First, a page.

Hosted by the History of Pharmacy SIG
Desegregation at southern schools of pharmacy was a slow process, with schools admitting their first Black students between the late 1940s and the late 1960s. The stories of the first Black students are rarely told, yet this history is recent enough that many of these pioneers are still alive. By collecting and sharing stories of this complex and uncomfortable history, schools can better understand their own histories and support diversity, equity, and inclusion efforts. This webinar is an encore presentation of one presented at the recent AACP annual meeting.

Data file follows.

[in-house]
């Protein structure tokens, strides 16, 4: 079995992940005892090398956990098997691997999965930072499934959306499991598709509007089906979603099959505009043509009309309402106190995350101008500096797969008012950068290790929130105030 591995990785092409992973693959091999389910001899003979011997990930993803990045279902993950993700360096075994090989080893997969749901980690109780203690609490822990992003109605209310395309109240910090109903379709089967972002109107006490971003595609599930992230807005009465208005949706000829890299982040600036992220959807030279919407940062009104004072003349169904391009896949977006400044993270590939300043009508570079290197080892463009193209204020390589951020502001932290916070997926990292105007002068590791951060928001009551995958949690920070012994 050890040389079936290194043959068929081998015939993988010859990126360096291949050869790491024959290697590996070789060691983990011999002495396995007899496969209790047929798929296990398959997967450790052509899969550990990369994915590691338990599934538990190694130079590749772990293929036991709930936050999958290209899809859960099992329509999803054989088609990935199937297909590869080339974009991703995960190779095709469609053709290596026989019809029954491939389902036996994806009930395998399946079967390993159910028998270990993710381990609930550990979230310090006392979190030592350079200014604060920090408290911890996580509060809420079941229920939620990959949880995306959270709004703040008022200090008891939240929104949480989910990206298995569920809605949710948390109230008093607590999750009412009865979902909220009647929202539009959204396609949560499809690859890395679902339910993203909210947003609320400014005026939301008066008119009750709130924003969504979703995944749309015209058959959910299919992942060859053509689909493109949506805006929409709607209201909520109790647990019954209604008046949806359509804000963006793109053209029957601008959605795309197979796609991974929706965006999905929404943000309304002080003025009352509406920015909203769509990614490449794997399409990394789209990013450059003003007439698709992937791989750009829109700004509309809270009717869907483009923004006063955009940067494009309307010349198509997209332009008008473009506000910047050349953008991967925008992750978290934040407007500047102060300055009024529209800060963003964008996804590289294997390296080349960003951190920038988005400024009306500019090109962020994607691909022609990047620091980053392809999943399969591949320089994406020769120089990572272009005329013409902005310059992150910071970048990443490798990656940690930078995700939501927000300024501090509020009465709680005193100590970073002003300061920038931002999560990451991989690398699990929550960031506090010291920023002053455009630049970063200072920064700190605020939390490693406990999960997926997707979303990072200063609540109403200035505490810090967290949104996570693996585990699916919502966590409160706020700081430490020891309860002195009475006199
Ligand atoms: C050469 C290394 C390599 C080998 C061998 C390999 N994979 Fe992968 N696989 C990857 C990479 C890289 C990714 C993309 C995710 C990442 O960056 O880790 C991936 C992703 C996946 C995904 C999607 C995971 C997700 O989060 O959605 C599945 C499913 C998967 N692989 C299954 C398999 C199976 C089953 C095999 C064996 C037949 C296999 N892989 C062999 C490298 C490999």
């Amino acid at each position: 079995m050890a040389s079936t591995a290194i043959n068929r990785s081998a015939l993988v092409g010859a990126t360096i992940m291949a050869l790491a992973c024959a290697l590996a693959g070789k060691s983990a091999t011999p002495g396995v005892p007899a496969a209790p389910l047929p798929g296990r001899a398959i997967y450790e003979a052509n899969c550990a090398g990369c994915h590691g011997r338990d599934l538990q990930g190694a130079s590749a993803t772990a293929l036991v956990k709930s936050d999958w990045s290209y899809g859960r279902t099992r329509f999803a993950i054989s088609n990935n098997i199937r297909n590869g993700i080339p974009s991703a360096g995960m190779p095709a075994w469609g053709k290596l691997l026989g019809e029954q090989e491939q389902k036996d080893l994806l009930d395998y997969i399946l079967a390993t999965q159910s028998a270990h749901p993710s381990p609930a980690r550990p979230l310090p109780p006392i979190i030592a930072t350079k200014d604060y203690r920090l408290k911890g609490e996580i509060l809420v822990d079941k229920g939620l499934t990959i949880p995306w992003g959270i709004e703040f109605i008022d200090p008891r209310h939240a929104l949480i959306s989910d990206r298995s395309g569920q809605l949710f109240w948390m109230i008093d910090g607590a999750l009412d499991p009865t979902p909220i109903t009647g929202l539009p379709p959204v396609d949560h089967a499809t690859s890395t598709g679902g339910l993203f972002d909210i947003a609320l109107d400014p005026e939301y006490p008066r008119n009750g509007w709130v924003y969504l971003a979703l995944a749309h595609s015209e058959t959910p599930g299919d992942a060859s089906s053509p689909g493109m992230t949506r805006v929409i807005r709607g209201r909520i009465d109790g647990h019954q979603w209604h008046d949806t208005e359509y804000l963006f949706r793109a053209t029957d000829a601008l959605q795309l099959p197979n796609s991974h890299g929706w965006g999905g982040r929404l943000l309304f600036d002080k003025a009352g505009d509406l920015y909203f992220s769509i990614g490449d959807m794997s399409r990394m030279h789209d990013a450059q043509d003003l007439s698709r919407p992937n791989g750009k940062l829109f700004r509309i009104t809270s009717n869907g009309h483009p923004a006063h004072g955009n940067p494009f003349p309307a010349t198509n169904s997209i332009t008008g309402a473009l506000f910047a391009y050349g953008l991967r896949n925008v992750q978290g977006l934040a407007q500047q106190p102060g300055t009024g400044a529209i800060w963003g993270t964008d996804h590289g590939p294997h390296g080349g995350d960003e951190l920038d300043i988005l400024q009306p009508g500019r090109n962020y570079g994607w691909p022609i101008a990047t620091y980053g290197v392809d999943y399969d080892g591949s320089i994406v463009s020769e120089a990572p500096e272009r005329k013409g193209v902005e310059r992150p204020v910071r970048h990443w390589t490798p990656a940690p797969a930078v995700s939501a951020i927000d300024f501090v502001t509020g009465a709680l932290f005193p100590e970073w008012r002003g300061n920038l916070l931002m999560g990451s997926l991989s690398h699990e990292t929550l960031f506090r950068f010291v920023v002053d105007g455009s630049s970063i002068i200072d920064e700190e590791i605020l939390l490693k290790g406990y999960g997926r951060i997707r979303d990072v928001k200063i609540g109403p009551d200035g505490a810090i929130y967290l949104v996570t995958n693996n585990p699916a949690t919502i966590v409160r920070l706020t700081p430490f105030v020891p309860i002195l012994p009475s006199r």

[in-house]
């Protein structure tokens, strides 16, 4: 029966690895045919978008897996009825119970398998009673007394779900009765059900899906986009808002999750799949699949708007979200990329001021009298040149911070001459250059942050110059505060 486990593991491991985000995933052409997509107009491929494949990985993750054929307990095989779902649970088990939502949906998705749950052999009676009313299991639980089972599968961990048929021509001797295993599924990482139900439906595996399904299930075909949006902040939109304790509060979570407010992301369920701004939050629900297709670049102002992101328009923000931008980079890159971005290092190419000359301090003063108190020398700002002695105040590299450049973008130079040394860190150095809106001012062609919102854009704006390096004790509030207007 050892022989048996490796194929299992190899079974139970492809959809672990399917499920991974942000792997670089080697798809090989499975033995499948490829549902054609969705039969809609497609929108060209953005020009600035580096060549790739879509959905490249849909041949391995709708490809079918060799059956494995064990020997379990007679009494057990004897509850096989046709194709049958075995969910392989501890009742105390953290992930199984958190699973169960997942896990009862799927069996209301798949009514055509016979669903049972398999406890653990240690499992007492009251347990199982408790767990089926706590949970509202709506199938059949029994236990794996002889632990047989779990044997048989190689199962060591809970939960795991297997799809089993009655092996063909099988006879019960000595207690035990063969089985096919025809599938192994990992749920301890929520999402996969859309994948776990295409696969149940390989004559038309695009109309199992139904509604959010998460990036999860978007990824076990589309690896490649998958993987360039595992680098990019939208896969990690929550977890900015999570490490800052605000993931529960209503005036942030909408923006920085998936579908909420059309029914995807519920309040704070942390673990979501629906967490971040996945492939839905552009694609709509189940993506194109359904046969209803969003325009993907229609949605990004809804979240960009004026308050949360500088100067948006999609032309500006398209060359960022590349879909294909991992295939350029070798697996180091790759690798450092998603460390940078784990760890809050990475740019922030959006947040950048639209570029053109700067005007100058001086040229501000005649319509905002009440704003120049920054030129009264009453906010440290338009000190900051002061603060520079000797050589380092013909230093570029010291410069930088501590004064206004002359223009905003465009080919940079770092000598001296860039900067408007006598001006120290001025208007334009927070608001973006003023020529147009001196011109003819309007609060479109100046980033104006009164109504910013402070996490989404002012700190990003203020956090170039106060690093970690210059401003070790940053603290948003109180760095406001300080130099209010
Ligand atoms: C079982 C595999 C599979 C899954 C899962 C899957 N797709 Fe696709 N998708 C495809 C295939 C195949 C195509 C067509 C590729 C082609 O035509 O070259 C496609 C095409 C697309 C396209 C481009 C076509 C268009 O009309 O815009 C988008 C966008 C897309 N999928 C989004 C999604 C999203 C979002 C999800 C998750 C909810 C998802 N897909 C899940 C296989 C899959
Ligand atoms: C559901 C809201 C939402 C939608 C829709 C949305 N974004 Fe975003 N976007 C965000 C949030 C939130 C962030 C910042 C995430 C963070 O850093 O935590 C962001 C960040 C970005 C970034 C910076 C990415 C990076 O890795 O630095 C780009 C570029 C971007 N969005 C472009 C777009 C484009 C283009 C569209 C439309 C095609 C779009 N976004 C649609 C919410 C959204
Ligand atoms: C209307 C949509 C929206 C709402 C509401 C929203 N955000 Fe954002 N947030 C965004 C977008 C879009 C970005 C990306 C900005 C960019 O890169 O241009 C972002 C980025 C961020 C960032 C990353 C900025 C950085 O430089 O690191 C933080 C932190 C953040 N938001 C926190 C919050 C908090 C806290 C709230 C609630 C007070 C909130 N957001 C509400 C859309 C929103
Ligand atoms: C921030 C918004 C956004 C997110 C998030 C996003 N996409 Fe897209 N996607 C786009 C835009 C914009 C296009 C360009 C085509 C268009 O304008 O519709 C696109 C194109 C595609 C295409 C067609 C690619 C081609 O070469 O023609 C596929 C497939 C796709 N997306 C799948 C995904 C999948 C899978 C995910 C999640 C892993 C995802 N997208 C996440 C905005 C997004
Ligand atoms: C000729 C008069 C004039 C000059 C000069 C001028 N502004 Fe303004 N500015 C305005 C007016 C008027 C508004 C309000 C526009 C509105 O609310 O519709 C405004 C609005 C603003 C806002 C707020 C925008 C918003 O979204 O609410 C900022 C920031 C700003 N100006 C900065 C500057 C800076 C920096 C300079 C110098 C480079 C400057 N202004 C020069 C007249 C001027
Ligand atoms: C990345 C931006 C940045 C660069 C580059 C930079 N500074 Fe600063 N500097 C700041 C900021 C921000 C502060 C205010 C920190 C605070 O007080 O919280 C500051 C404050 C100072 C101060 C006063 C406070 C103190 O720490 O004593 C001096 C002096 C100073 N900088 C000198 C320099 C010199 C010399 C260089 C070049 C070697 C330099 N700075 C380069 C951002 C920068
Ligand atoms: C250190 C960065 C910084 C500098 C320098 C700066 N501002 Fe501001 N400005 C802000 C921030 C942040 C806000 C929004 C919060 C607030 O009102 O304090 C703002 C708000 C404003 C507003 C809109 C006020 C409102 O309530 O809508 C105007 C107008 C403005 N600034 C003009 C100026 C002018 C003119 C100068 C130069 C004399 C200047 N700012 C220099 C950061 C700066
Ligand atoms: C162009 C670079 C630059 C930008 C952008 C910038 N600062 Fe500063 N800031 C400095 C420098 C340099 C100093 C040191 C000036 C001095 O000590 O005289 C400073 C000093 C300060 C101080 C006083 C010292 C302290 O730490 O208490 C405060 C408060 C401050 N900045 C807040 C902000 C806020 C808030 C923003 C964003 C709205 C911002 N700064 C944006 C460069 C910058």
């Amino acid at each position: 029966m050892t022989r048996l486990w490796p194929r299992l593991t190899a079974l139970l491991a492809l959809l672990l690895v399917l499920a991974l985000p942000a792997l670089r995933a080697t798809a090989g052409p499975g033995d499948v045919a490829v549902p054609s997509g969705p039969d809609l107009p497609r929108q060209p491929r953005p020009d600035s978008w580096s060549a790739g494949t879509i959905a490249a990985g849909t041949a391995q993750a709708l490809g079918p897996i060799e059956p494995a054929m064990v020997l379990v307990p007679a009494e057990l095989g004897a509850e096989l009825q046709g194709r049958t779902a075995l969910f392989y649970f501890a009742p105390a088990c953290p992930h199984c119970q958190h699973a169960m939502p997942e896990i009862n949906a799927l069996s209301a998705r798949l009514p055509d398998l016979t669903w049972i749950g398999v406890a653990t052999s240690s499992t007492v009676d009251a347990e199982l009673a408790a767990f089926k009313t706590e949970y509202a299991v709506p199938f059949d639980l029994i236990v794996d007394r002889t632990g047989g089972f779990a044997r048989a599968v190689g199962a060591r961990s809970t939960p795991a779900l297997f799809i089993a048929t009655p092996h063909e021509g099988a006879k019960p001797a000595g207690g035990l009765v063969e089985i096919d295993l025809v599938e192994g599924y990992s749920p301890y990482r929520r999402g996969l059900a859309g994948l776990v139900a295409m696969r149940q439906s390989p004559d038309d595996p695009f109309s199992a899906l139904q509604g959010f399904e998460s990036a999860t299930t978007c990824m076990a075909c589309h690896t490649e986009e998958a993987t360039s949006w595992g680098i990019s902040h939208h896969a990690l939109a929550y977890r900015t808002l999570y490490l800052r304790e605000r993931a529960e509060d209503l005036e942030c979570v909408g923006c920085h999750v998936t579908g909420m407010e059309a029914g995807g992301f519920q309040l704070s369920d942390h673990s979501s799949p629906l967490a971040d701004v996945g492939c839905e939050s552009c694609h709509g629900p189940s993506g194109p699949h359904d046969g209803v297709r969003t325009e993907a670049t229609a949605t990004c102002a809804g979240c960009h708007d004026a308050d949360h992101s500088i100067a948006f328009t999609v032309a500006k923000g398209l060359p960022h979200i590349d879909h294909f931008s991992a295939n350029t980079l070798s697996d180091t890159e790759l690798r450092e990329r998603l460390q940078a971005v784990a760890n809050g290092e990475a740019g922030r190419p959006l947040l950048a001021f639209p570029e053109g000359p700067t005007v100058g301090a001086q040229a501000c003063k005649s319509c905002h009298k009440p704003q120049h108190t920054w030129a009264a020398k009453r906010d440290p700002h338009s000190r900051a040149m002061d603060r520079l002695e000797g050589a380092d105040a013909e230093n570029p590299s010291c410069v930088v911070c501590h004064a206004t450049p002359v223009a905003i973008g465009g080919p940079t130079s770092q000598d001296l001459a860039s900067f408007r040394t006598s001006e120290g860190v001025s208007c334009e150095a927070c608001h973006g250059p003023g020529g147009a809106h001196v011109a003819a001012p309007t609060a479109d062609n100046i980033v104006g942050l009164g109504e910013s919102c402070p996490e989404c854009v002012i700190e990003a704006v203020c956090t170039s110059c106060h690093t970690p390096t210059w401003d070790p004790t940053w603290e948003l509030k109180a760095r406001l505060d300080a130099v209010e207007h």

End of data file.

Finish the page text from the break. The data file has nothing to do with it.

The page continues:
- Describe the early desegregation at southern schools of pharmacy between the late 1940s and late 1960s.
- Identify the the challenges early Black students experiences in attending a school of pharmacy.
- Identify the impact of desegregation has on DEI initiative for today's schools of pharmacy.
S. Scott Wisneski, Pharm.D.
Northeast Ohio Medical University College of Pharmacy
Benjamin Y. Urick, Pharm.D.., Ph.D.
Health Outcomes Research Principal
Gregory Bond, Ph.D.
Archivist Hesburgh Libraries
University of Notre Dame
Pharm.D. Candidate, 2023
UNC Eshelman School of Pharmacy